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Extreme Programming Explained: Embrace Change, 2nd Edition (The XP Series) Paperback – November 26, 2004

ISBN-13: 978-0321278654 ISBN-10: 0321278658 Edition: 2nd

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Product Details

  • Paperback: 224 pages
  • Publisher: Addison-Wesley; 2nd edition (November 26, 2004)
  • Language: English
  • ISBN-10: 0321278658
  • ISBN-13: 978-0321278654
  • Product Dimensions: 7.5 x 9.1 x 0.4 inches
  • Shipping Weight: 14.1 ounces (View shipping rates and policies)
  • Average Customer Review: 4.5 out of 5 stars  See all reviews (23 customer reviews)
  • Amazon Best Sellers Rank: #47,001 in Books (See Top 100 in Books)

Editorial Reviews

About the Author

Kent Beck consistently challenges software engineering dogma, promoting ideas like patterns, test-driven development, and Extreme Programming. Currently affiliated with Three Rivers Institute and Agitar Software, he is the author of many Addison-Wesley titles.

Cynthia Andres holds a B.S. in psychology with advanced work in organizational behavior, decision analysis, and women’s studies. She has worked with Kent on the social aspects of Extreme Programming since its inception. She is also affiliated with Three Rivers Institute.



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Excerpt. © Reprinted by permission. All rights reserved.

The goal of Extreme Programming (XP) is outstanding software development. Software can be developed at lower cost, with fewer defects, with higher productivity, and with much higher return on investment. The same teams that are struggling today can achieve these results by careful attention to and refinement of how they work, by pushing ordinary development practices to the extreme.

There are better ways and worse ways to develop software. Good teams are more alike than they are different. No matter how good or bad your team you can always improve. I intend this book as a resource for you as you try to improve.

This book is my personal take on what it is that good software development teams have in common. I’ve taken things I’ve done that have worked well and things I’ve seen done that worked well and distilled them to what I think is their purest, most “extreme” form. What I’m most struck with in this process is the limitations of my own imagination in this effort. Practices that seemed impossibly extreme five years ago, when the first edition of this book was published, are now common. Five years from now the practices in this book will probably seem conservative.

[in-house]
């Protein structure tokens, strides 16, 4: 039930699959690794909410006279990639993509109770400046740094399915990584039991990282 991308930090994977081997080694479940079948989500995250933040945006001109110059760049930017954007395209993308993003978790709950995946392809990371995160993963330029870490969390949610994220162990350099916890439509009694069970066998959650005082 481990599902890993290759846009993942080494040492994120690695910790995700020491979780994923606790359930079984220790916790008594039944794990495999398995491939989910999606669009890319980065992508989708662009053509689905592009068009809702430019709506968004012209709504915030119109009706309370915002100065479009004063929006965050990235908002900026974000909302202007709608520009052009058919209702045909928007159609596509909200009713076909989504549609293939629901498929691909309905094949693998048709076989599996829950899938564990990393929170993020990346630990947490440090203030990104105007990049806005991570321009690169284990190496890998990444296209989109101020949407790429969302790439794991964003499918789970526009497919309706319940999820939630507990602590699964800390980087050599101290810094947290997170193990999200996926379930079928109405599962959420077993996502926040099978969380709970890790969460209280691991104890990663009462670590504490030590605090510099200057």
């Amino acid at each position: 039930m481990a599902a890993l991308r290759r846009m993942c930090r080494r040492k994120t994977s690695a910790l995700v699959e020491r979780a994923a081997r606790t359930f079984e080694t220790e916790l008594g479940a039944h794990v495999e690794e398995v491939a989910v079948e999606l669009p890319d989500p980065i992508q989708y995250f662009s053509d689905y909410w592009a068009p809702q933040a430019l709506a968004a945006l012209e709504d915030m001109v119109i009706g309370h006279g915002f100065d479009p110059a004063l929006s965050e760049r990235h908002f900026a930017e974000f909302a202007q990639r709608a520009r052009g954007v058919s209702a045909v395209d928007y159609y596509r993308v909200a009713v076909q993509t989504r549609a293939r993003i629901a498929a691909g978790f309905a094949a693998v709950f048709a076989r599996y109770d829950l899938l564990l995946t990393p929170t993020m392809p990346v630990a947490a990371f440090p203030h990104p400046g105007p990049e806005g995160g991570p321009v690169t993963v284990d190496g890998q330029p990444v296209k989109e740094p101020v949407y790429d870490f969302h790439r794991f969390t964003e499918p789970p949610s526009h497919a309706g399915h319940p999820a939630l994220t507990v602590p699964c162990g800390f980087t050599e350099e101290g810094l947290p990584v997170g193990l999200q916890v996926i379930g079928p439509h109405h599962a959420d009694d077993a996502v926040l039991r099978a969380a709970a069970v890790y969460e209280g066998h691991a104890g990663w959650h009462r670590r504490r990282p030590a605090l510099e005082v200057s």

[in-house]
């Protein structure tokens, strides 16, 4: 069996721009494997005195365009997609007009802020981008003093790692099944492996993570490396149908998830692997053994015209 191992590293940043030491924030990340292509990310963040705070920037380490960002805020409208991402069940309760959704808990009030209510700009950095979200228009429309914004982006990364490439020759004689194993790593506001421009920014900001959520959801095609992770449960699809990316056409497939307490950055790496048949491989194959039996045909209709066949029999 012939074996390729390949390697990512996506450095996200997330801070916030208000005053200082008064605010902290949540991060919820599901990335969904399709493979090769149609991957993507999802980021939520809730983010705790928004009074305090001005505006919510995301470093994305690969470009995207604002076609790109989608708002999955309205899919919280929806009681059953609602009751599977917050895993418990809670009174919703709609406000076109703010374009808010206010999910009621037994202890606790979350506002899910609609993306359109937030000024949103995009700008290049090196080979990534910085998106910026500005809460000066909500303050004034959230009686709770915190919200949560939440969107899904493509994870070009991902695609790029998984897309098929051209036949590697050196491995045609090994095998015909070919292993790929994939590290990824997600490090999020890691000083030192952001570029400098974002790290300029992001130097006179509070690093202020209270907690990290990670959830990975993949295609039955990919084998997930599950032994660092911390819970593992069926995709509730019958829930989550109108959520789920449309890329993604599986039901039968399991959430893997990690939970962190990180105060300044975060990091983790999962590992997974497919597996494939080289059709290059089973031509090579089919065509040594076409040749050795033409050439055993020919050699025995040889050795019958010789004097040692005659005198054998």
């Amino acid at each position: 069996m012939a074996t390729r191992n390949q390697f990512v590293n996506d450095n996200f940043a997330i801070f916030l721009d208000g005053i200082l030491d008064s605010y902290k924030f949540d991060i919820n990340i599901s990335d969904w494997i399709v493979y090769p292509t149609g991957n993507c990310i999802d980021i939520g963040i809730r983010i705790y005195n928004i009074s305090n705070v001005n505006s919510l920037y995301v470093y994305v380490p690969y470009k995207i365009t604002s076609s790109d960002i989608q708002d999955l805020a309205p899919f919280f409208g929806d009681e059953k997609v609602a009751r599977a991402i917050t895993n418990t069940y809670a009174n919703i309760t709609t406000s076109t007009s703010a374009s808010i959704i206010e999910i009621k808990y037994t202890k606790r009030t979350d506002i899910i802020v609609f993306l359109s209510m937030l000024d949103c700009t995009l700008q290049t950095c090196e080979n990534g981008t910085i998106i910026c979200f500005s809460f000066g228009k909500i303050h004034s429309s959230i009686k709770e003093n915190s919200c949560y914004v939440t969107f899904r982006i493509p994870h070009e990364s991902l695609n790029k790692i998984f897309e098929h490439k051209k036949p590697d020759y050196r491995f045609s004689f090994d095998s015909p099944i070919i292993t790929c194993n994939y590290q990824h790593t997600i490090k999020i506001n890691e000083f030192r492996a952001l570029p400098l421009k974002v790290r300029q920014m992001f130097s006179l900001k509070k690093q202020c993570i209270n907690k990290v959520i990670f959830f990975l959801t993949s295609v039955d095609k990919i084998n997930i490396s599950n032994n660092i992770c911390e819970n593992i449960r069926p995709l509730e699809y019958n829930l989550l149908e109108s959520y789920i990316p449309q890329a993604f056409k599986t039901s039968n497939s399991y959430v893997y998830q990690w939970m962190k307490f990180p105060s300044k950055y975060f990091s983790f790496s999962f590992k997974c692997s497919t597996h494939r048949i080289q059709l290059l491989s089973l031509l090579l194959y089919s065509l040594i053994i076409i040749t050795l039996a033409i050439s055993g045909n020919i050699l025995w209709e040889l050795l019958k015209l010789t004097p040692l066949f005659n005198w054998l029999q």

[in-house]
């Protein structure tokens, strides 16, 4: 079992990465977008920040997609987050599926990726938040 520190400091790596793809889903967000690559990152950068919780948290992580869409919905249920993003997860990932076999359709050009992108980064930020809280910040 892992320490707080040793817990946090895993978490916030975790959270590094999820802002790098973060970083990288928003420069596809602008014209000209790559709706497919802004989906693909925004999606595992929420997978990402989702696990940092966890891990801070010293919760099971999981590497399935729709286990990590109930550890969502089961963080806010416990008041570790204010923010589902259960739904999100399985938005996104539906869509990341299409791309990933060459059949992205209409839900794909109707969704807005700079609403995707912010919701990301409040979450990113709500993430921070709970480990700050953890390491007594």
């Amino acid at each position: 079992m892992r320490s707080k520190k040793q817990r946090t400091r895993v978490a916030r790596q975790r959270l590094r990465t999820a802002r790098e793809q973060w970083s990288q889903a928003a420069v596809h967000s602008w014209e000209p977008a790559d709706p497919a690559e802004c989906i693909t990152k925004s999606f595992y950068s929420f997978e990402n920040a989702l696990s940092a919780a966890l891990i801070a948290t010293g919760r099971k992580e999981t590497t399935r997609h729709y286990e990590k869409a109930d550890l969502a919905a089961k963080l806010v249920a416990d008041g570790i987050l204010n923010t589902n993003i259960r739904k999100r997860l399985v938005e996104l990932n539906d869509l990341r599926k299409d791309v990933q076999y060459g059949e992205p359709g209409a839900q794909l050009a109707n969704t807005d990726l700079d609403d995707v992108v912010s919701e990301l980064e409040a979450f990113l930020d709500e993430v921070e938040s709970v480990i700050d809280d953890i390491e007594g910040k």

If I only talked about what good teams do I would be missing the point. There are legitimate differences between outstanding teams’ actions based on the context in which they work. Looking below the surface, where their activities become ripples in the river hinting at shapes below, there is an intellectual and intuitive substrate to software development excellence that I have also tried to distill and document.

Critics of the first edition have complained that it tries to force them to program in a certain way. Aside from the absurdity of me being able to control anyone else’s behavior, I’m embarrassed to say that was my intention. Relinquishing the illusion of control of other people’s behavior and acknowledging each individual’s responsibility for his or her own choices, in this edition I have tried to rephrase my message in a positive, inclusive way. I present proven practices you can add to your bag of tricks.

  • No matter the circumstance you can always improve.
  • You can always start improving with yourself.
  • You can always start improving today.

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Customer Reviews

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I believe the basis in software development for business is in this book.
Leonardo Brambilla
You'll finish the book without getting bored and you'll know just enought about extreme programming.
vrto
It is easy to read and understand and covers the subject matter very well.
Reenee

Most Helpful Customer Reviews

18 of 20 people found the following review helpful By Lasse Koskela on December 23, 2004
Format: Paperback
The release 1st edition of this book is still considered by many to be the kick start for the growing adoption of a software development process called Extreme Programming. After 5 years, the 2nd edition faces a much different world but also with much different content and approach. The world has learned much and so has the author. I'm glad to see that this 2nd edition reflects that development.

Beck has revised his thinking throughout the book. Some obvious examples include his current preference towards using ideal time over abstract time units in estimating, the fifth value among the initial four, the new set of principles, and the rehash of the practices.

Extreme Programming Explained is not a detailed how-to for adopting the process it describes. Actually, it doesn't really describe a process at all. What it does describe is a system of values and principles and a set of practices to support these. Even though Beck does give each practice (divided into primary and corollary practices in the 2nd edition) their share of explanation, the focus is still strongly on the "what" and "why" instead of the "how".